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Commission rejects Scientology settlement

The deal to destroy police files on Scientology fell apart over a provision requiring the church to be notified when someone asks to see the records.


© St. Petersburg Times, published September 4, 1998

CLEARWATER -- City commissioners voted unanimously Thursday to reject a settlement that would have ended a four-year legal battle with the Church of Scientology.

The deal concerned a federal lawsuit between the city and the church over the future of 40 boxes of intelligence files on Scientology gathered by Clearwater police for 13 years in the 1980s and 1990s. It would have required police to conduct a "good faith" search of the files and destroy any records it deemed unnecessary. But the deal fell apart over an unusual provision that would have required the police to notify the church's lawyers immediately by phone or fax when anyone requested the records that remained.

According to both sides, the provision was inserted so the church might have the chance to take legal action when anyone asked for the records. Church officials insist the records violate the privacy rights of Scientologists under the U.S. and Florida constitutions.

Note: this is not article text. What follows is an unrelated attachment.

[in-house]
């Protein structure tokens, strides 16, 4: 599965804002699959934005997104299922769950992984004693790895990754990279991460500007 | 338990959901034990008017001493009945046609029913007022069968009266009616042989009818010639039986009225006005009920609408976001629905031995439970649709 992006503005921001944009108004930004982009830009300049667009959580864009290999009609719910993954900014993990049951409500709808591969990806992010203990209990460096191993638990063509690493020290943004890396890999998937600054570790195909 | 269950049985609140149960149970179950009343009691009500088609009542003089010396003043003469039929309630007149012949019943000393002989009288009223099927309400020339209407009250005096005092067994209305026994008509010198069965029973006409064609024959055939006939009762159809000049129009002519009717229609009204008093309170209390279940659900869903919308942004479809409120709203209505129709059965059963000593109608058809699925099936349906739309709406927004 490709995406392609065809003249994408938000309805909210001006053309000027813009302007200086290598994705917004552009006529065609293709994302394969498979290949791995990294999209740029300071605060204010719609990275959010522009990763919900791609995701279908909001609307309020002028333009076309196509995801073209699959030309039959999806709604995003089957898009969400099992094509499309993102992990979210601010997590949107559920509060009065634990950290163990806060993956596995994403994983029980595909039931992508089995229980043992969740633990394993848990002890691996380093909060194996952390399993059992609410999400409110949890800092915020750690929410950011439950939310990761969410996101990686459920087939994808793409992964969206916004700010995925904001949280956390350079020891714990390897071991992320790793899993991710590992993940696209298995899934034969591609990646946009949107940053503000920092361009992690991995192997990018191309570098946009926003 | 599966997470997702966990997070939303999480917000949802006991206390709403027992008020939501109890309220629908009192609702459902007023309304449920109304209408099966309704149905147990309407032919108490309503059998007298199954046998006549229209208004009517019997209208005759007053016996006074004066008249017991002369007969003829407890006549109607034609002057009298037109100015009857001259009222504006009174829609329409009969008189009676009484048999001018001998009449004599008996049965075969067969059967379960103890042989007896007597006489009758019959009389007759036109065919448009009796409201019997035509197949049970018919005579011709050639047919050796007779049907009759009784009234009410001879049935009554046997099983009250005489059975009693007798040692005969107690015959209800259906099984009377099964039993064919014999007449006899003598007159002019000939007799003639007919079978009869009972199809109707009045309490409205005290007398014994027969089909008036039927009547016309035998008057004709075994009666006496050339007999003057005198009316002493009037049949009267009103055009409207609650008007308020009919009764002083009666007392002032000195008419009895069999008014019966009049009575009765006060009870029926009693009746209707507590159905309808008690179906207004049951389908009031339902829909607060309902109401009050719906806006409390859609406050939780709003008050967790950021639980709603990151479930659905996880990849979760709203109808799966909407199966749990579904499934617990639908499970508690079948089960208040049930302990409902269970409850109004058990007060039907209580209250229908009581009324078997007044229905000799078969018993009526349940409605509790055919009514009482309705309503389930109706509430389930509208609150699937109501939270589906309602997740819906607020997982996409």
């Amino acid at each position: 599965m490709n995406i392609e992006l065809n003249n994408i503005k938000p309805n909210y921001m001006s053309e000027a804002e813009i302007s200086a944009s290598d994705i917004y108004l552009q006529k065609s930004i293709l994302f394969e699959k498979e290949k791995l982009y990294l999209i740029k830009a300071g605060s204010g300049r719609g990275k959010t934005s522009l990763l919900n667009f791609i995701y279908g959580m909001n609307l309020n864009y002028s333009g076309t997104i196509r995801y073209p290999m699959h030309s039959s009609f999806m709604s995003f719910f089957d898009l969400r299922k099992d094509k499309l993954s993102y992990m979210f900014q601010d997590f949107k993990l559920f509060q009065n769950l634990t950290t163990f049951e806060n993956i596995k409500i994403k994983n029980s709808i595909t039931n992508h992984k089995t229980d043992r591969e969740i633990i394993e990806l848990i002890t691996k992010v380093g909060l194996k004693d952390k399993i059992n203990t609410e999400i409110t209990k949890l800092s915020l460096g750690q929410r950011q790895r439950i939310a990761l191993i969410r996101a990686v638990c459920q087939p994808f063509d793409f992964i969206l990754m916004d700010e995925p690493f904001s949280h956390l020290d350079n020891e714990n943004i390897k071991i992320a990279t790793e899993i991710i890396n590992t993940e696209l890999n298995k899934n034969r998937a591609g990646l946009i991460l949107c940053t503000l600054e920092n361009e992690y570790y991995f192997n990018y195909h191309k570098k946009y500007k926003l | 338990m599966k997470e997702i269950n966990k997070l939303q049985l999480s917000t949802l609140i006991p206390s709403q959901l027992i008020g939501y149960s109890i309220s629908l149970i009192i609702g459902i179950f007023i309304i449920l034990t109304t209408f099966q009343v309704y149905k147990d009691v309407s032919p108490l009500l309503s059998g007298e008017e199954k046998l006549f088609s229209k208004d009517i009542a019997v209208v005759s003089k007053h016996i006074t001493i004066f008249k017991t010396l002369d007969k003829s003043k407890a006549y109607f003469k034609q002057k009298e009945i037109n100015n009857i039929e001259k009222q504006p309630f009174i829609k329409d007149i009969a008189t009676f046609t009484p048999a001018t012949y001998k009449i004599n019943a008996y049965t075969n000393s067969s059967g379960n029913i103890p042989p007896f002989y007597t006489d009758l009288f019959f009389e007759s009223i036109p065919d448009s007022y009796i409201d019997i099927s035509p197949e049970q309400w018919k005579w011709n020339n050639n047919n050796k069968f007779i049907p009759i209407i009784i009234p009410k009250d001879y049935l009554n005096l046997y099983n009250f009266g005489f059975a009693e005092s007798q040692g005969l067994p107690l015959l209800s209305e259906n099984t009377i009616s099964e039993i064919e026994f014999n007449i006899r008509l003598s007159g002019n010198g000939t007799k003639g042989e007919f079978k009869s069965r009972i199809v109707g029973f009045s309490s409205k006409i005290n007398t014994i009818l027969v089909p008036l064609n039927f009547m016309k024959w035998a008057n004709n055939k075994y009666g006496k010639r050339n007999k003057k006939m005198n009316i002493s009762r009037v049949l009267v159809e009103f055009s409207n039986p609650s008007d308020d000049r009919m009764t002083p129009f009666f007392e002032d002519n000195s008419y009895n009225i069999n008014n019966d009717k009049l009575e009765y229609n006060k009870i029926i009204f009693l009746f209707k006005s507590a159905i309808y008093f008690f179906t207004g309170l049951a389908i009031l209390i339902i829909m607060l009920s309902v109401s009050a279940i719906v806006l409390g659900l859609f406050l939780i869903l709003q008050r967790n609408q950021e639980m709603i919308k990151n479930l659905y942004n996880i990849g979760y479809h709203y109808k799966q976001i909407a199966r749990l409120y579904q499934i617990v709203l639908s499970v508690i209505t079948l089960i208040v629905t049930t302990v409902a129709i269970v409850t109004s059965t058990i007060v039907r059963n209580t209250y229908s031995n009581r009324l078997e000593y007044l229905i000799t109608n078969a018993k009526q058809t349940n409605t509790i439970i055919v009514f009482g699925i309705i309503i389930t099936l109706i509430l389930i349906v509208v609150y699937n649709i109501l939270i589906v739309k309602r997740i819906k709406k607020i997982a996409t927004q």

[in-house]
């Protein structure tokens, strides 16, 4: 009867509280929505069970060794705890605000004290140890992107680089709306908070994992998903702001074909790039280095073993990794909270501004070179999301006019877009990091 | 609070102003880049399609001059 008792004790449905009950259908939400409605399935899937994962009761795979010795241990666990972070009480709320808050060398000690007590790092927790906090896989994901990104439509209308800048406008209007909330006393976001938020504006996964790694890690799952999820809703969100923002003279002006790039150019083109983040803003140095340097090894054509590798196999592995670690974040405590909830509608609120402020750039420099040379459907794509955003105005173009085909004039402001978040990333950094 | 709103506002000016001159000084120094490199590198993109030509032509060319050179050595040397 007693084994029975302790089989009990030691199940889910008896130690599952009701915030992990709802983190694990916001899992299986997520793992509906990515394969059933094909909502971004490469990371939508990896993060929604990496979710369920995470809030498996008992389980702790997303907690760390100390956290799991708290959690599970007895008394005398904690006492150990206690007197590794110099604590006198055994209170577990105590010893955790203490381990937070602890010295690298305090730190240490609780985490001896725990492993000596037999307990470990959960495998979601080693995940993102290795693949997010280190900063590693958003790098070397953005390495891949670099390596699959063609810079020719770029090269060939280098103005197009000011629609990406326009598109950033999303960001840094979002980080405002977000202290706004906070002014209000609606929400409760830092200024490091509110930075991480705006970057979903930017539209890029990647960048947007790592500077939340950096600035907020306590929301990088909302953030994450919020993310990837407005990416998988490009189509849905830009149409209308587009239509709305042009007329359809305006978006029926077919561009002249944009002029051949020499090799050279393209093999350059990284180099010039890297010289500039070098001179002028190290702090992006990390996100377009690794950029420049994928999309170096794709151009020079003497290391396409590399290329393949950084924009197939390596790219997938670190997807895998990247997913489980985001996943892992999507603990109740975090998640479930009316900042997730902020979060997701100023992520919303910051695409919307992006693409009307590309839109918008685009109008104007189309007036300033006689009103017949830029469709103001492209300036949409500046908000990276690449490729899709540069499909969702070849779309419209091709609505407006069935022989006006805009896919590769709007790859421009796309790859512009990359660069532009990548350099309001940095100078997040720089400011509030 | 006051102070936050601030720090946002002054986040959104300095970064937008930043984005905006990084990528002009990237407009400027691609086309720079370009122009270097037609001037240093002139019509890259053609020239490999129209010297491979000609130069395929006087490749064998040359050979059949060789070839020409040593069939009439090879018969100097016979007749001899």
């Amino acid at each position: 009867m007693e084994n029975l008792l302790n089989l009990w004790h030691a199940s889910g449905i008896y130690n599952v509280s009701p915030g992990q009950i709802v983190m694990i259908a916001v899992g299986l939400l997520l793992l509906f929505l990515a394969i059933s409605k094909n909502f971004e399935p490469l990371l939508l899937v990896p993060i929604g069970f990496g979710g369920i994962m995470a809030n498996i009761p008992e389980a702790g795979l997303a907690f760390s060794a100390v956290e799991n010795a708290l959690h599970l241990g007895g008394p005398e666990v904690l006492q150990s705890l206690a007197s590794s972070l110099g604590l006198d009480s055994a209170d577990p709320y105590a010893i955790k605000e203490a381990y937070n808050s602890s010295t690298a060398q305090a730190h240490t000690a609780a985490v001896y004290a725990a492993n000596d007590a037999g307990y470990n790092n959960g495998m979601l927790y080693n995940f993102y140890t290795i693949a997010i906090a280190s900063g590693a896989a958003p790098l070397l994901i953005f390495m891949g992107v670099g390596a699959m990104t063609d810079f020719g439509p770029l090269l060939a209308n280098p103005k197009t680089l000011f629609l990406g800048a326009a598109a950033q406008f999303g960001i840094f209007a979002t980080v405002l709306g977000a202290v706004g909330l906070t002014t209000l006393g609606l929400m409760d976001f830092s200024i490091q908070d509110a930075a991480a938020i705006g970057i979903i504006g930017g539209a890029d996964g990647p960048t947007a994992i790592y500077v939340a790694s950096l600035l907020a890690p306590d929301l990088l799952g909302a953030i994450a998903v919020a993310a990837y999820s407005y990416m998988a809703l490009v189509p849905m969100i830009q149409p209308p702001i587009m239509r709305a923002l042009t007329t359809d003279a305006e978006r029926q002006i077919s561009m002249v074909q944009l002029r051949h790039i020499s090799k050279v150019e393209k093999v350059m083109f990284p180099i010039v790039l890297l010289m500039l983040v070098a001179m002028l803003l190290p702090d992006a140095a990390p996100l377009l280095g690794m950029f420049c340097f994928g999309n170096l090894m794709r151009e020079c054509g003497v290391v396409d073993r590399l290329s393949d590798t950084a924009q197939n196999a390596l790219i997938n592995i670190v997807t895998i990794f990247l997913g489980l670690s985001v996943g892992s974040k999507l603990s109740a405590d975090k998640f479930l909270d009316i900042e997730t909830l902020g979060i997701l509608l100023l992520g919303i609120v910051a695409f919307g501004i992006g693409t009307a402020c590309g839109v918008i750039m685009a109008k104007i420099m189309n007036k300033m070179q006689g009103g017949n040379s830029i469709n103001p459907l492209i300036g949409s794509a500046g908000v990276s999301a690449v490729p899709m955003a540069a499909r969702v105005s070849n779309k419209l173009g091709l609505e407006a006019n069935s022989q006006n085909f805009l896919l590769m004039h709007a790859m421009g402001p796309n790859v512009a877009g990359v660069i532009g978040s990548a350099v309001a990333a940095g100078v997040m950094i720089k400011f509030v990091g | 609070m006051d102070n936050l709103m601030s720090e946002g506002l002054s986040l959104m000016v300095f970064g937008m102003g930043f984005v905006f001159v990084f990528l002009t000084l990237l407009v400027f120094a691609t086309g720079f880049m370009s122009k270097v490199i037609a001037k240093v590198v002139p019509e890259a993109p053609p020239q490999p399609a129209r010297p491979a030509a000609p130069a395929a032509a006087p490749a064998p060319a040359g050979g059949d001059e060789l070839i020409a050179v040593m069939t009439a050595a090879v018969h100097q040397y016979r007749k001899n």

After 13 years of monitoring Scientology's activities, Clearwater police never were able to mount a prosecution.

City Attorney Pam Akin told commissioners that notifying the church when someone sought the records was "something that we would not otherwise do."

That's why Commissioner J.B. Johnson objected. He said it sounded like the church was being given an unfair advantage that the city would not grant to any other entity.

Commissioner Bob Clark said the provision "could be perceived as an avenue of intimidation" by the church and an unnecessary burden on the city.

The church has a long history of taking aggressive action when it feels its interests are threatened.

But church spokesman Brian Anderson said the fears of intimidation by the church were unwarranted. If the church or an individual took legal action to stop a public record from being seen, "that person has a right to protect his privacy," he said.

Anderson said commissioners were influenced by a recent Times editorial that railed against the provision to notify the church.

"It's unfortunate that the St. Pete Times doesn't want to resolve the case," Anderson said. "We worked hard to negotiate a settlement that was acceptable to all sides, including the city attorney and the chief of police. The only side it wasn't acceptable to was the St. Pete Times."

Although they rejected the settlement, commissioners did vote unanimously to approve it if the church would agree to take the notification provision out.

Asked whether that was possible, Anderson said, "We'll have to see if we can work something out. But we think it's unfortunate that the commission wanted to read something into the settlement that wasn't there."

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